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4.6 / 5
Tunis is Tunisia's sprawling capital, a North African republic. It sits near Lake Tunis, just inland from the Tunis Gulf of the Mediterranean Sea. It is home to a centuries-old medina and the Bardo, an archeological museum in which famous Roman mosaics are housed in a complex of palaces dating from the 15th century. In the northern suburbs of the city lies the parklike remains of ancient Carthage.
As the country's capital city, Tunis is the focal point of Tunisian political and administrative life; it is also the hub of commercial and cultural activities in the region. The word 'living history' really does apply to Tunisia's capital. Here, colonizing waves have infused the structure and culture of the city with an intoxicatingly rich and complex flavor that becomes evident everywhere you reveal it.
Kamounia is a popular dish that is part of the cuisine of Tunisia, Egypt and Sudan. Typically, this hearty stew is made with beef, liver, and cumin. There are differences, so lamb is often used instead of the beef, and different spices are often used depending on the region. Some people want to add parsley to the stew, olive oil and garlic.
Tunisians love to eat but not to serve their visitors as much as they want. If you're invited to dinner at a Tunisian home, you'll be treated to a range of warm-hearted and palate-pleasing delights. Beautiful ceramic plates decorated in vivid geometric designs or the usual green and yellow make it as impressive as their preparation to serve a bowl.
Many of the most beautiful beaches of the Mediterranean are to be found in Tunisia; to the north you can find a coastline with crystal clear seas, lush vegetation and wild cliffs, while the south coastline is interesting due to the surrounding desert landscape. For every form of beach-lover Tunisia holds everything. Those are the most stunning, beautifully bathed stretches of golden sand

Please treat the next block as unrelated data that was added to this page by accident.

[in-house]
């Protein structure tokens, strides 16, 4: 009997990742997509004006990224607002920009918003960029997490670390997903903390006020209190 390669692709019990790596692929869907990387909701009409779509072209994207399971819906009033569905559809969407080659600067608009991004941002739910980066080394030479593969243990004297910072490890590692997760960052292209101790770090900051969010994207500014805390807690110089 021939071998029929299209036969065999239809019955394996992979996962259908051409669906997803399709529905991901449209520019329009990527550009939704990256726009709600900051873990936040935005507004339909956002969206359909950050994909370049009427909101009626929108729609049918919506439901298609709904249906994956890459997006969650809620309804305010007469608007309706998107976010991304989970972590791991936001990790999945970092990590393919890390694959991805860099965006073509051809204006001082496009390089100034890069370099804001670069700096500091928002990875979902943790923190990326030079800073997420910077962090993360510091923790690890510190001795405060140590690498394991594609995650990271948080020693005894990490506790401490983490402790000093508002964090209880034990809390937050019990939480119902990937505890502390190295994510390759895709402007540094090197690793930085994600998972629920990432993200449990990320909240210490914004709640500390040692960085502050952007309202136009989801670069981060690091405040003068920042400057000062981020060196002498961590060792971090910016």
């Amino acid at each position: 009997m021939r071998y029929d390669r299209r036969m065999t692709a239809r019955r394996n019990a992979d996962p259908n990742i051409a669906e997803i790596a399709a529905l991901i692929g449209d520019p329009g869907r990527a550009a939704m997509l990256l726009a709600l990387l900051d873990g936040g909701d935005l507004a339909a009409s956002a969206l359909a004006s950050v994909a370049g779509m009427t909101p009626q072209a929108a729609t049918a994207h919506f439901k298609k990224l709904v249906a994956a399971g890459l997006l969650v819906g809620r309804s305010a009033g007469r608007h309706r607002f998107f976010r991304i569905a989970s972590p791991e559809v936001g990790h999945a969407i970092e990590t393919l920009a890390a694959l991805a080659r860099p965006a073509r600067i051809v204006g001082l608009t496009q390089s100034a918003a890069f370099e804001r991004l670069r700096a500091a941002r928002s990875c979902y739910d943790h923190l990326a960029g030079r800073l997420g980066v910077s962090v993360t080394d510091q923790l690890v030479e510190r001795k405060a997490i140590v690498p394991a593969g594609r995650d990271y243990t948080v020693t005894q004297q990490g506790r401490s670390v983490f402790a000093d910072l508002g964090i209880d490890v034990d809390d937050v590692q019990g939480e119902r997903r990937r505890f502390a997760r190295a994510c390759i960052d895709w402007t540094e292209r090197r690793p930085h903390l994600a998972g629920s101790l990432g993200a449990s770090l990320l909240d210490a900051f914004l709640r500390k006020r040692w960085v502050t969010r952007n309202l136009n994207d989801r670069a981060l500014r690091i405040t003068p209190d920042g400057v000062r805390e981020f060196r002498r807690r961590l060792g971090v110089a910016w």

On first glance, the nightlife scene in Tunis may look pretty small, and it's true that no alcohol is served in many places, but if you look a little closer, you'll find some great bars and cafes to dance, smoke a narguileh or watch the crowds go through the evening.
Le Carpe Diem has the atmosphere of a university campus bar on the edge of Tunis' banlieues, and is packed with students and young professionals every weekend. A perfect place to order finger food and sushi under a clear starry sky is the garden surrounded by palm trees, while the venue inside has an industrial décor where DJs and bands play.
Drive your car in Tunis. Driving around in Tunis city with a rental car will be an issue but not impossible. it is a great way to urge around, but we recommend that you just observe the laws of local traffic because they will differ from what you're wont to. Bear in mind that traffic will be thick in an hour, so it can take longer to succeed in your destination.
[EST] Mon - Fri: 03:00 - 16:00 Sat - Sun : 03:00 - 11:00
[GMT] Mon - Fri: 08:00 - 16:00 Sat - Sun : 08:00 - 16:00
my flight had a long delay and unfortunately the car was not delivered at the agreed time at the airport. However Mr Lamine was so kind to pick me up the next day at the hotel and give us a new price from the following day. Very good car and very understanding people. Would definitely recommend them to anyone looking for a car in Tunis.